What is your idea of perfect happiness? Watching seeds grow in the greenhouse. Drawing or reading or cooking.
    What is your greatest fear? That the Proust Questionnaire will continue to be used by lazy, overworked journalists for another century or so (since you asked …).
    Which living person do you most admire? Spencer Haywood, an American basketball player, once said that real stars are people who work in a factory and instill good values in their children. I admire sensible, kind people. They’re not often famous.
    What is the trait you most deplore in yourself? How long do we have?

    What is the trait you most deplore in others? The susceptibility to ideology or tribalism.

    What is your favorite occupation? Don’t have one. I like every occupation I’ve been blessed with having the opportunity to investigate.
    What is your most marked characteristic? Curiosity.
    What do you most value in your friends? That they’re kind, trustworthy, smart, and can hear and communicate and aren’t afraid to do so.
    Who are your favorite writers? Many. William Faulkner, Albert Camus, Don DeLillo, Jean-François Revel, Gabriel García Márquez, Antony Beevor, Andreï Makine, Vasily Grossman, Tom Stoppard, Christopher Hampton, Samuel Beckett, Harold Pinter, Christopher Hitchens, Mario Vargas Llosa, Simon Sebag Montefiore, and of course Roberto Bolaño. Many others, needless to say … V. S. Naipaul, Graham Greene, Karl Schlögel, and Dr. Seuss, Richard Wright, Edward Gibbon, Winston Churchill, Pierre Choderlos de Laclos, Marquis de Sade, Pier Paolo Pasolini, Charlie Kaufman for the movies, Michel Houellebecq, et al.
    Who is your favorite hero of fiction? I quite like Holden Caulfield. I also liked the Klaus Kinski character in Aguirre, the Wrath of God.
    Who are your heroes in real life? Martin Luther King Jr. and my father.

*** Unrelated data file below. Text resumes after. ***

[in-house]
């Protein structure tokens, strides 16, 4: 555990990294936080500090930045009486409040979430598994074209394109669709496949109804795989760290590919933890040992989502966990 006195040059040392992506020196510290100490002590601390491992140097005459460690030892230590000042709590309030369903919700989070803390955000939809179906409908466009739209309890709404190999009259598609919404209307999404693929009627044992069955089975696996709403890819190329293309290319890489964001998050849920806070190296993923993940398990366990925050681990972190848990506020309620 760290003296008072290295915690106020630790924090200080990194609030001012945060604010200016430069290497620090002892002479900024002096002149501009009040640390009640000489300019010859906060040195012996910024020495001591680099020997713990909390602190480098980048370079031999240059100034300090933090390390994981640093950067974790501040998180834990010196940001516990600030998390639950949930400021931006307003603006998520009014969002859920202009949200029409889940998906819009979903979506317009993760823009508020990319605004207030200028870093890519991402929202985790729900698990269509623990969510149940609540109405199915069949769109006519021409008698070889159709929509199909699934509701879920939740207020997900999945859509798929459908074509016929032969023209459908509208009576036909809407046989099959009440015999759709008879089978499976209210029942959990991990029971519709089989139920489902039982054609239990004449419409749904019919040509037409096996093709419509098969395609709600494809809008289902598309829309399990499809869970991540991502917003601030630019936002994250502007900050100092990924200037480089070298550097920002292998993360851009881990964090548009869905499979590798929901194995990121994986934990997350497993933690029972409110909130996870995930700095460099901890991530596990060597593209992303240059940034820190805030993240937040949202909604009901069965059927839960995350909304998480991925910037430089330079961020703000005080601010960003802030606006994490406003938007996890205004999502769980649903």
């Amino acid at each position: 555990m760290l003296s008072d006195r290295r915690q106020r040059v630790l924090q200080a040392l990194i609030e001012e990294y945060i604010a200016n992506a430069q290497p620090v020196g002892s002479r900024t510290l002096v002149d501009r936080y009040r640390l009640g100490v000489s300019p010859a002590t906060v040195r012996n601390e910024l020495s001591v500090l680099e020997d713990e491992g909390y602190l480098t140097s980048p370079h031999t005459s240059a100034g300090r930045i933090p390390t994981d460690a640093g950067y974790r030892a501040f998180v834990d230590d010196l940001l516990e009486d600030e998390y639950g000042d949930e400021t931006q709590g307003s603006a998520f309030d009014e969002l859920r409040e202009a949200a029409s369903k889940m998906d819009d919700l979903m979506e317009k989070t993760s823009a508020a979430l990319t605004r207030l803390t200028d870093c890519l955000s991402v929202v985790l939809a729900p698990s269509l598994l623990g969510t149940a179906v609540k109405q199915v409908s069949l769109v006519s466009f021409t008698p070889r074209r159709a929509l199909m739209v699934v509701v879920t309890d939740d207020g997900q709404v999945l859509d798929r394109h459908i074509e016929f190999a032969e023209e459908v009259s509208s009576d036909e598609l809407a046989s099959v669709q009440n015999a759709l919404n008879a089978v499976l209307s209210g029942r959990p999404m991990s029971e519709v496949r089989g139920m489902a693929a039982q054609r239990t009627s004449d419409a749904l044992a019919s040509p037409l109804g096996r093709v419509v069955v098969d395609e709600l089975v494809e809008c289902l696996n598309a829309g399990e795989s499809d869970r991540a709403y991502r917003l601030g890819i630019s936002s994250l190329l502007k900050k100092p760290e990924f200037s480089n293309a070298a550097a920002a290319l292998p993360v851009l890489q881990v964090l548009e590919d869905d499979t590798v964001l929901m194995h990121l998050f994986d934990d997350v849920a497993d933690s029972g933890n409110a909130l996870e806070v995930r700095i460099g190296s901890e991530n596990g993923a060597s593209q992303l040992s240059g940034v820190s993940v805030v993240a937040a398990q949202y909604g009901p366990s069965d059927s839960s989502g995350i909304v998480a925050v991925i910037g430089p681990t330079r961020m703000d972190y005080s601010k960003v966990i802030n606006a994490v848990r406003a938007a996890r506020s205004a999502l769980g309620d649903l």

Forces for a baseline human dignity? Open, honest, reasoned critical thinking, intellectual AND emotional empathy.
    “What is wanted is not the will to believe, but the will to find out.” –Bertrand Russell
    “The great gift of human beings is that we have the power of empathy.” –Meryl Streep

    • Many professions engage in tribalism, especially when issues of public accountability and liability are involved. Attorneys certainly are among them. Others include politicians (heh, lots of lawyers), physicians, and law enforcement.

  3. This is classic intergroup relations work and the challenge of ingroup favoritism and outgroup derogation. These dynamics intensify under threat. I am glad to see the extensive research in this area being applied to an understanding of groups and units at work and ways to prevent the favoritism-derogation connection. I particularly loved his use of “moral regard” or what is called in other work ‘scope of justice”. So how do we help people expand their scope of justice? Donna Hicks wrote a good book based on her experiences working with war-torn regions. She argues that people fight for dignity and identified 10 aspects of dignity, including belongingness, which ties to group identity. I encourage folks to give her work a look. Hicks, D. (2011). Dignity: Its essential role in resolving conflict. Yale University Press.